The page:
In the all-time classic Casablanca, American expatriate/nightclub owner Rick Blaine (Humphrey Bogart) is reunited with an old lover, Ilsa Lund (Ingrid Bergman). "Of all the gin joints in all the towns in all the world", she walks into his. Rick wants to help Ilsa and her husband escape to America. Old feelings are rekindled, though, and there's a part of Rick that just wants to keep Ilsa around for himself. She's considering the idea, too. In the end, though, he puts her on a plane to safety. The movie ends with police boss Captain Louis Renault (Claude Rains) suggesting that he and Rick join the Free French army. His response: "Louis, I think this is the beginning of a beautiful friendship."
That line has several layers, but most prominently, it acknowledges that their relationship has changed. Renault, for starters, has come around and decided to take up the Allied cause. He and Rick suddenly have things of substance in common. Previously, their dealings were driven by individual self-interest. Now they are on the same side of a political cause. The line also offers up a little hope for Rick, who just sent the love of his life away. He may be sad, but he's got a new direction, plus someone to go down that road with. We feel okay leaving Rick after Ilsa is gone. He's going to be okay.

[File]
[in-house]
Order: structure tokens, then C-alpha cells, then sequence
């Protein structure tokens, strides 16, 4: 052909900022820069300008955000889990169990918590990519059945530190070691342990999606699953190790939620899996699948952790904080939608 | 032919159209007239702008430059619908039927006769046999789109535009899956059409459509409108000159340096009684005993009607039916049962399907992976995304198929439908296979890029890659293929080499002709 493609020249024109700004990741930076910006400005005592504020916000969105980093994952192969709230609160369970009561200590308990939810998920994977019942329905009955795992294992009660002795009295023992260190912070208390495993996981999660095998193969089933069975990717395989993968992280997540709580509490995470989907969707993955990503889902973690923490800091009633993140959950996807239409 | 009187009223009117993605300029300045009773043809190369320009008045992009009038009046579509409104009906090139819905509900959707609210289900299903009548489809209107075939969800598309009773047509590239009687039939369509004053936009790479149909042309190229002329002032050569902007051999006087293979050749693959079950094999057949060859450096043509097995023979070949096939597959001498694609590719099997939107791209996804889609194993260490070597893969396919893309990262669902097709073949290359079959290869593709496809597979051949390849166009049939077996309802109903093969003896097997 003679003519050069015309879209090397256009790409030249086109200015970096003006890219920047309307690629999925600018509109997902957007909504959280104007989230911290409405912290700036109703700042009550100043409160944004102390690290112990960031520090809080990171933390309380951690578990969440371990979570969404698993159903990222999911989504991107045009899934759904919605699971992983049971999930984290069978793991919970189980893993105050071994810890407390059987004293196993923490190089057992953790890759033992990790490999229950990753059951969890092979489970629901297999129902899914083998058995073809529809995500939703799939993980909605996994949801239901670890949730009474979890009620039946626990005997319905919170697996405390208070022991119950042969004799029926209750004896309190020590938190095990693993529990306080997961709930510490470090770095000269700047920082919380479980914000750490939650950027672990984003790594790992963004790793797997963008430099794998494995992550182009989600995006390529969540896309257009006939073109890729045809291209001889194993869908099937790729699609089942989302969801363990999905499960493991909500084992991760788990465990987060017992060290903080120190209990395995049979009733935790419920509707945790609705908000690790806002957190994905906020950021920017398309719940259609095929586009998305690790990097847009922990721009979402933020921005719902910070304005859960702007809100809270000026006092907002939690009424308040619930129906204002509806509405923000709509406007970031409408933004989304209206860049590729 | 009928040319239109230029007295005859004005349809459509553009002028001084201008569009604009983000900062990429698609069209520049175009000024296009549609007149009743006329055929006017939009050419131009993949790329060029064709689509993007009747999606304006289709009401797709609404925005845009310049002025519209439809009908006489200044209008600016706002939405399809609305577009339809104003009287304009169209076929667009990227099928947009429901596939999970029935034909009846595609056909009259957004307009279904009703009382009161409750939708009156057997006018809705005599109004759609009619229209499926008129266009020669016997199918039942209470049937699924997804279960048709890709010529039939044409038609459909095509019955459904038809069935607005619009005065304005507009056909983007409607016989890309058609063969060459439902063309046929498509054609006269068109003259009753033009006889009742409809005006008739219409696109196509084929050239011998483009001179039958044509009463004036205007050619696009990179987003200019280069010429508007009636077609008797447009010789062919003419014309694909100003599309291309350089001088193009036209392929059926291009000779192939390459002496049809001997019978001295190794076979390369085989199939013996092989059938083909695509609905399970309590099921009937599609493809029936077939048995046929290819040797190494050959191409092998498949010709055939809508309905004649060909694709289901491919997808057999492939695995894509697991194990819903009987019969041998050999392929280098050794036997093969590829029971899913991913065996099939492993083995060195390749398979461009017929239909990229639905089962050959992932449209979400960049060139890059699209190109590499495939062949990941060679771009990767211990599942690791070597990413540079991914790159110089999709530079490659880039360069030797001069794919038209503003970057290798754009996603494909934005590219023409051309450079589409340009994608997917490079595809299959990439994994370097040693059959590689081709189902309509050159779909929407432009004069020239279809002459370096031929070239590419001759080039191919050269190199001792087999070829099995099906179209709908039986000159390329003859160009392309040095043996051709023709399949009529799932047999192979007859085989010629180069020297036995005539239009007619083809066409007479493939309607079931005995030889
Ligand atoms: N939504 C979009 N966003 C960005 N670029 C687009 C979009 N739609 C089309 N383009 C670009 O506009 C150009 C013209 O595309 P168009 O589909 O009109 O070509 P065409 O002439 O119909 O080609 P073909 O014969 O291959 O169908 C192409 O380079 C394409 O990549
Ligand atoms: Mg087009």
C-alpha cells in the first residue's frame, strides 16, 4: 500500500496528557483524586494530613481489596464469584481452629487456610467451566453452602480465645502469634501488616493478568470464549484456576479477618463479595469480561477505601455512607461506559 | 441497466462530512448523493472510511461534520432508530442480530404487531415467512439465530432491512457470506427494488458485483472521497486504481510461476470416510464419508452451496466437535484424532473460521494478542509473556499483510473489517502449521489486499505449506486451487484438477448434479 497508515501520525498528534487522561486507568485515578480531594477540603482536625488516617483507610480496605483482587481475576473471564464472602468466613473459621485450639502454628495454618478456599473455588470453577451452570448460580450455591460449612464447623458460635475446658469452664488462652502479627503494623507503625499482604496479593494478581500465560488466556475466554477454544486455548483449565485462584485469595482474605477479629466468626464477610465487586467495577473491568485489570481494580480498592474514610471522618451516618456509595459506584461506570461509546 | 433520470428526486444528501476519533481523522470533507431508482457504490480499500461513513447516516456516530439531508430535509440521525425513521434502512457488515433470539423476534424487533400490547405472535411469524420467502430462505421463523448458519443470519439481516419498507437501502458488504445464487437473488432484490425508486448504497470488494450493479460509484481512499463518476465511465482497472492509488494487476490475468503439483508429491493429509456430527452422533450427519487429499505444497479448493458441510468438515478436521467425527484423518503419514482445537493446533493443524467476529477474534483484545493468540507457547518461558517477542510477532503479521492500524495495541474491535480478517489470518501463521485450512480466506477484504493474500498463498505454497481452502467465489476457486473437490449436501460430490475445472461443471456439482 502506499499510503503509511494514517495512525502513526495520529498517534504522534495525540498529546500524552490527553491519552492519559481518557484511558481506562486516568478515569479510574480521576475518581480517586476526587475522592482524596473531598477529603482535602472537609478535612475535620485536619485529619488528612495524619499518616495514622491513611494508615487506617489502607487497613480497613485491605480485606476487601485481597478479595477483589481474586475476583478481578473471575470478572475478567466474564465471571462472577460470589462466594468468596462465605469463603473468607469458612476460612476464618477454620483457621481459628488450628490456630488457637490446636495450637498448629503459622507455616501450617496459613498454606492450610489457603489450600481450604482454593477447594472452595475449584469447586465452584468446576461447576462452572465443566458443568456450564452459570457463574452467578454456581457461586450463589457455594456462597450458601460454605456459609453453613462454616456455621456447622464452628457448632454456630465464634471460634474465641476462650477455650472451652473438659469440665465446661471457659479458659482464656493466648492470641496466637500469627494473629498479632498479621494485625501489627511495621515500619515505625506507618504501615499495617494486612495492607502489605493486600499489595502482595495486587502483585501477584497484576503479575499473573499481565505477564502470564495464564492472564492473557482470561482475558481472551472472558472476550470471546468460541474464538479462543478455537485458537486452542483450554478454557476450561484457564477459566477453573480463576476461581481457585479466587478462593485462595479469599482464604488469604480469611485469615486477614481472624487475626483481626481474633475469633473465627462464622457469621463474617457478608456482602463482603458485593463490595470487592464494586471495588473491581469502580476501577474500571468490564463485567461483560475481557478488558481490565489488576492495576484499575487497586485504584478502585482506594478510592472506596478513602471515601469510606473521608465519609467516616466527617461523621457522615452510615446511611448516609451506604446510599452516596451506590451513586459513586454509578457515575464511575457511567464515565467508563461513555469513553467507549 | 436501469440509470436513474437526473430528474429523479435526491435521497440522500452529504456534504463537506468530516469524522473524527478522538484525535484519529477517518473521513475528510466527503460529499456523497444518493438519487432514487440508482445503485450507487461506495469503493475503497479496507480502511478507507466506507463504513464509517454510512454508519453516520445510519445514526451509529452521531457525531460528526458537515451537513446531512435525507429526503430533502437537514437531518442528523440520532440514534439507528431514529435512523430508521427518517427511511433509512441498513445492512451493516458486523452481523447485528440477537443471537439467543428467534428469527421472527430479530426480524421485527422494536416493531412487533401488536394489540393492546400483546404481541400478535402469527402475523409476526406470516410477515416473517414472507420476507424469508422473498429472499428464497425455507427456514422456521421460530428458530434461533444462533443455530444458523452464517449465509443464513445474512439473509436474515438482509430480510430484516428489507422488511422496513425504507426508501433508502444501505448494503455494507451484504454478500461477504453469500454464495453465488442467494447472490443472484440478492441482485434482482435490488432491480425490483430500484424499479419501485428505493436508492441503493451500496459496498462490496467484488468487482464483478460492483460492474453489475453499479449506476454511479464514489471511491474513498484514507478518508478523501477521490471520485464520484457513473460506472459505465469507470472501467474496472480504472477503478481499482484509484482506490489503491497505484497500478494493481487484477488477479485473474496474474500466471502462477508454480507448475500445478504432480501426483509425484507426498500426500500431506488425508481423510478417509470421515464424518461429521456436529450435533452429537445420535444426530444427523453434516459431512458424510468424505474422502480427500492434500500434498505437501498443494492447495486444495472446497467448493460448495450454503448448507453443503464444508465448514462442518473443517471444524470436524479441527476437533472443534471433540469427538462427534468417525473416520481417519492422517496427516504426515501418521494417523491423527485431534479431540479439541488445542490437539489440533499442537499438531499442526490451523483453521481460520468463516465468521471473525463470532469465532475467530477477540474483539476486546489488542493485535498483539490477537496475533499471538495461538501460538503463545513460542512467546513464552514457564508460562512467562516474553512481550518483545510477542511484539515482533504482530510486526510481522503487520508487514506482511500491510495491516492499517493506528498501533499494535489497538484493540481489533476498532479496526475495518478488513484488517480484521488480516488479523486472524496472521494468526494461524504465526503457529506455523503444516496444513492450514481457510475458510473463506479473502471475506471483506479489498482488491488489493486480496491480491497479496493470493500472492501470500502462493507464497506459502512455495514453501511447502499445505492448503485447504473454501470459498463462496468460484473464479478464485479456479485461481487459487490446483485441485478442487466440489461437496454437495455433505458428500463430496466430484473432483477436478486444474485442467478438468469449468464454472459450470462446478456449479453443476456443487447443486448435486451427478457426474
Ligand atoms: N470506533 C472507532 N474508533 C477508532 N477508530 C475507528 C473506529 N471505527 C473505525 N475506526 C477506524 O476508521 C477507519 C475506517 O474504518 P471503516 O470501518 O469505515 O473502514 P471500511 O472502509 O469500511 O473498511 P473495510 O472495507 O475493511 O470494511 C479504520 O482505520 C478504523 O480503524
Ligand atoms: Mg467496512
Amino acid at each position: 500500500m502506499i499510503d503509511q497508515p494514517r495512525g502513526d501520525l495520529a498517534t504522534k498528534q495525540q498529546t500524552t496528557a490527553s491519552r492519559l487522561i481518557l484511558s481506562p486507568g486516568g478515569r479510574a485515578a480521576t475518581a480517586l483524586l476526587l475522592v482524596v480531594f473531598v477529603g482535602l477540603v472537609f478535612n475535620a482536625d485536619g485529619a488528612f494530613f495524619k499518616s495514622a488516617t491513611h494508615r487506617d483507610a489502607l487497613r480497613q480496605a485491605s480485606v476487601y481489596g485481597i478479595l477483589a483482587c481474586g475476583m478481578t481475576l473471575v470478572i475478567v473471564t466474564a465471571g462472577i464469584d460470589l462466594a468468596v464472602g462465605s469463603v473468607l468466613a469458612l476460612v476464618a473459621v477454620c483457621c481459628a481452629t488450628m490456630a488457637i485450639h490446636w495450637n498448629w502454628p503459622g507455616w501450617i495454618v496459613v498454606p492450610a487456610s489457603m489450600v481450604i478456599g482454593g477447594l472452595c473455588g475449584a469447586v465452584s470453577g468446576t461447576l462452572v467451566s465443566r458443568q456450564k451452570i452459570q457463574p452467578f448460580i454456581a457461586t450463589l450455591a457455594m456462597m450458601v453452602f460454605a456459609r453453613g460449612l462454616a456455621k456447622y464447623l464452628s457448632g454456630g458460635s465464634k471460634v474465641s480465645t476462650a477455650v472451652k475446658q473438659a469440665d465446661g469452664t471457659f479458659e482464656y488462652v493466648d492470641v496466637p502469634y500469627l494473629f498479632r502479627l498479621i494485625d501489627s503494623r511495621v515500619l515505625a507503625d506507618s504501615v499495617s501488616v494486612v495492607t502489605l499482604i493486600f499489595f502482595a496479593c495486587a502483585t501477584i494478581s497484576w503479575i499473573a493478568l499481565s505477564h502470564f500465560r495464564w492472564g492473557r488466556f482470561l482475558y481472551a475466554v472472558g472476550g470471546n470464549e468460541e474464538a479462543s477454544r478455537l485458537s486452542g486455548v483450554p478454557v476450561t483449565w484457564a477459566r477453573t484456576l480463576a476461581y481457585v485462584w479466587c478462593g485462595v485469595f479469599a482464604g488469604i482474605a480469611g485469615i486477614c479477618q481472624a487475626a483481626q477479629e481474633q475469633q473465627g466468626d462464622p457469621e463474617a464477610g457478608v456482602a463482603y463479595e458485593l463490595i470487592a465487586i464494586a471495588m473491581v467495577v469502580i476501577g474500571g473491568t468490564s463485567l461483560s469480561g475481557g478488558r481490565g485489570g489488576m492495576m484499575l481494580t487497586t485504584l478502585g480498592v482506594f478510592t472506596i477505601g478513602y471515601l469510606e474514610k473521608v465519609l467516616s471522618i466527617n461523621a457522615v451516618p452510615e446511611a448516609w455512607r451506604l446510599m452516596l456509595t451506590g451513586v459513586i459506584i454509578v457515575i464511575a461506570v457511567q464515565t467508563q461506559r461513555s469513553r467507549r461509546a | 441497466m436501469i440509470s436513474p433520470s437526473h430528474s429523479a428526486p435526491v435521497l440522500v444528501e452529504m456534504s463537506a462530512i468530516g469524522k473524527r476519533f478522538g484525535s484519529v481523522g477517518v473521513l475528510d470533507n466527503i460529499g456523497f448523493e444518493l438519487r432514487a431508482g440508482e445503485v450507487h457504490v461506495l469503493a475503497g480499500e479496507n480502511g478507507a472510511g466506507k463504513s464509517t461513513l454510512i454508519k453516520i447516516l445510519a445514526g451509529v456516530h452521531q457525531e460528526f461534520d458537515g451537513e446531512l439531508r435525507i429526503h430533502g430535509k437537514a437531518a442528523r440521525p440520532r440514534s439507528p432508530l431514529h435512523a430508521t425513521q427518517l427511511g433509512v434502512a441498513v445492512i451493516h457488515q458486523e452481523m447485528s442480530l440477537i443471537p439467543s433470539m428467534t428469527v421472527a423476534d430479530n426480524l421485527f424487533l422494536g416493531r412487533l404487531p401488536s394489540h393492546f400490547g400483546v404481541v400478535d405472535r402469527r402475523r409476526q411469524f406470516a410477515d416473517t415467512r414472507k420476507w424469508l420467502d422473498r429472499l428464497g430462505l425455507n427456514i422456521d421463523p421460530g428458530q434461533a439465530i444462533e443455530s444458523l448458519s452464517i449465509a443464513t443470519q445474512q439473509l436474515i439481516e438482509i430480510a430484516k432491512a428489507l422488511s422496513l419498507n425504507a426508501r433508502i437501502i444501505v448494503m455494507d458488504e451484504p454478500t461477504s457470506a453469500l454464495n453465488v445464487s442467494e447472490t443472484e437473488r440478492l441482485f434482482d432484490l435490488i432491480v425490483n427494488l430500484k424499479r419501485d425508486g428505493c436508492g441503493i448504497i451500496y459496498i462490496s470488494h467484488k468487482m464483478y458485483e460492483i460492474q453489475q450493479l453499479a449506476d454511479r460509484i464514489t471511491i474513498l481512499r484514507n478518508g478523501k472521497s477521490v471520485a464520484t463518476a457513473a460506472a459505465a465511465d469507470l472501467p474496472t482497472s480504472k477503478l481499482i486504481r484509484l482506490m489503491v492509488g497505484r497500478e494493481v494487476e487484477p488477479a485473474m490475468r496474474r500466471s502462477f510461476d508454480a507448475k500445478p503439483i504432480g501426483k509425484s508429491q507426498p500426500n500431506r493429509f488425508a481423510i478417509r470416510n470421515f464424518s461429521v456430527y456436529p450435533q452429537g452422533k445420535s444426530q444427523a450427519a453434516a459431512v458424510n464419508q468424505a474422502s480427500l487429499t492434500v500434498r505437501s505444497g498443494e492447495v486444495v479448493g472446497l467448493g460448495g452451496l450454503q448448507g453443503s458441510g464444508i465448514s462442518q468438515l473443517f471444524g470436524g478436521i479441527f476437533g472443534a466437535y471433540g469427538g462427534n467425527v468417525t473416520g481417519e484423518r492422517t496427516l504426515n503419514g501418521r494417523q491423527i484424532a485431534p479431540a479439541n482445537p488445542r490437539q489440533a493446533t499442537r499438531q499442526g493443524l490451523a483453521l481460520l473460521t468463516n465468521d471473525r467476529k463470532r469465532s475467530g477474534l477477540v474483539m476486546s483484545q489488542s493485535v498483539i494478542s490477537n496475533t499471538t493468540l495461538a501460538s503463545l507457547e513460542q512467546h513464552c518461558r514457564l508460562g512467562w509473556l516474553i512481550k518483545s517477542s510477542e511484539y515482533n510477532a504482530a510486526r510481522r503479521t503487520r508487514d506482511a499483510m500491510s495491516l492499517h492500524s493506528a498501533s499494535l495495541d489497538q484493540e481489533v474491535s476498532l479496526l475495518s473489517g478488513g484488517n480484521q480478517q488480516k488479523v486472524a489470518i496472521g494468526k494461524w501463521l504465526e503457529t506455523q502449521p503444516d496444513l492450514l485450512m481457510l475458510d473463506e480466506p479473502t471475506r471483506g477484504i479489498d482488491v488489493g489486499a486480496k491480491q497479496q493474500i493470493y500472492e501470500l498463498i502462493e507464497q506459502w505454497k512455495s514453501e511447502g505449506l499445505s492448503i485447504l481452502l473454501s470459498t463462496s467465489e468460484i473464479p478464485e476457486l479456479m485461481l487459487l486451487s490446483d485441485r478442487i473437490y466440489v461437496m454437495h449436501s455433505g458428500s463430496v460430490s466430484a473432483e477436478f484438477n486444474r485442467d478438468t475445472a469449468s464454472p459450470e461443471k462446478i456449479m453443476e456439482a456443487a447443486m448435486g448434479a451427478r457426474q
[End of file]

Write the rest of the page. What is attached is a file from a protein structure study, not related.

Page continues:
Roman Polanski's Chinatown provides Jack Nicholson with one of his most iconic roles, that of private investigator Jake Gittis. He uncovers a corruption scandal within the Los Angeles Department of Power and Water. There is an attempt to dry up land to drive orange-growers out of business. Their land will then be re-watered, leading to growth and prosperity for the new owners. (Mad Max: Fury Road borrowed a bit of this water control idea decades later.) At every turn, there are bribes, lies, cover-ups, and conspiracies. The mystery ends with a revelation of incest, the death of a major character, and a lot of bad people still left to do their thing. Gittes is not happy. One of his associates leads him away from the scene of a standoff, offering the advice, "Forget it, Jake. It's Chinatown."